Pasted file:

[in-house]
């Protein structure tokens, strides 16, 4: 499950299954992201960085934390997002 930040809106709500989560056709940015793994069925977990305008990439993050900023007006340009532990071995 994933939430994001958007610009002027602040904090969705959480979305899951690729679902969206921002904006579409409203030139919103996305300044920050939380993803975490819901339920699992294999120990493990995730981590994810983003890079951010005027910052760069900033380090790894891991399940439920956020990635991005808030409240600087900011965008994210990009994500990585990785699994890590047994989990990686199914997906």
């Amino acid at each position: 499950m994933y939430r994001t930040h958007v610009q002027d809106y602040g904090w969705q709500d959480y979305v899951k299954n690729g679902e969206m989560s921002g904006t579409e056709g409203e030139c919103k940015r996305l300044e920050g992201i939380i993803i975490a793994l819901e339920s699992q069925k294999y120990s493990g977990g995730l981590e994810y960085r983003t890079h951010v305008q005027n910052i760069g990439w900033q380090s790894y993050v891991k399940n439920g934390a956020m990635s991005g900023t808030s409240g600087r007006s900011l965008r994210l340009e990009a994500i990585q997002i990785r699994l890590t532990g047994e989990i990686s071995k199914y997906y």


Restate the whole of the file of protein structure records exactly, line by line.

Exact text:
[in-house]
């Protein structure tokens, strides 16, 4: 499950299954992201960085934390997002 930040809106709500989560056709940015793994069925977990305008990439993050900023007006340009532990071995 994933939430994001958007610009002027602040904090969705959480979305899951690729679902969206921002904006579409409203030139919103996305300044920050939380993803975490819901339920699992294999120990493990995730981590994810983003890079951010005027910052760069900033380090790894891991399940439920956020990635991005808030409240600087900011965008994210990009994500990585990785699994890590047994989990990686199914997906």
């Amino acid at each position: 499950m994933y939430r994001t930040h958007v610009q002027d809106y602040g904090w969705q709500d959480y979305v899951k299954n690729g679902e969206m989560s921002g904006t579409e056709g409203e030139c919103k940015r996305l300044e920050g992201i939380i993803i975490a793994l819901e339920s699992q069925k294999y120990s493990g977990g995730l981590e994810y960085r983003t890079h951010v305008q005027n910052i760069g990439w900033q380090s790894y993050v891991k399940n439920g934390a956020m990635s991005g900023t808030s409240g600087r007006s900011l965008r994210l340009e990009a994500i990585q997002i990785r699994l890590t532990g047994e989990i990686s071995k199914y997906y």